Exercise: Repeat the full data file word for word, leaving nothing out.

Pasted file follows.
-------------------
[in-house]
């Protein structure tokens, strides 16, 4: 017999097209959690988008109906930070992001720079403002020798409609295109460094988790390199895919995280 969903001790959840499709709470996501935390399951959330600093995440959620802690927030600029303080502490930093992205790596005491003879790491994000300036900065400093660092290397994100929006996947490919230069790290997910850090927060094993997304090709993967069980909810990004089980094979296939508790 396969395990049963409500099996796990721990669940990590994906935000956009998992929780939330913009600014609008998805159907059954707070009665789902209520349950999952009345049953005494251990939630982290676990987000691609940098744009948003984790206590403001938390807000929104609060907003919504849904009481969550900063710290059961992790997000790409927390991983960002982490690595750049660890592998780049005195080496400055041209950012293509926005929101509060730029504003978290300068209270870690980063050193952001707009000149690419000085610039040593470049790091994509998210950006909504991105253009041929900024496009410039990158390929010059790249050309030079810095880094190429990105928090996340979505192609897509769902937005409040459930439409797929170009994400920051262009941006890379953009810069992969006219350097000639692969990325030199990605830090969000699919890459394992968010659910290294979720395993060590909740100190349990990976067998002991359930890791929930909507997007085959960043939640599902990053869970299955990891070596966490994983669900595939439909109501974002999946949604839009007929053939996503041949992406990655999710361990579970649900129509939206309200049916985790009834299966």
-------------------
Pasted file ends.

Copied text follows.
[in-house]
């Protein structure tokens, strides 16, 4: 017999097209959690988008109906930070992001720079403002020798409609295109460094988790390199895919995280 969903001790959840499709709470996501935390399951959330600093995440959620802690927030600029303080502490930093992205790596005491003879790491994000300036900065400093660092290397994100929006996947490919230069790290997910850090927060094993997304090709993967069980909810990004089980094979296939508790 396969395990049963409500099996796990721990669940990590994906935000956009998992929780939330913009600014609008998805159907059954707070009665789902209520349950999952009345049953005494251990939630982290676990987000691609940098744009948003984790206590403001938390807000929104609060907003919504849904009481969550900063710290059961992790997000790409927390991983960002982490690595750049660890592998780049005195080496400055041209950012293509926005929101509060730029504003978290300068209270870690980063050193952001707009000149690419000085610039040593470049790091994509998210950006909504991105253009041929900024496009410039990158390929010059790249050309030079810095880094190429990105928090996340979505192609897509769902937005409040459930439409797929170009994400920051262009941006890379953009810069992969006219350097000639692969990325030199990605830090969000699919890459394992968010659910290294979720395993060590909740100190349990990976067998002991359930890791929930909507997007085959960043939640599902990053869970299955990891070596966490994983669900595939439909109501974002999946949604839009007929053939996503041949992406990655999710361990579970649900129509939206309200049916985790009834299966």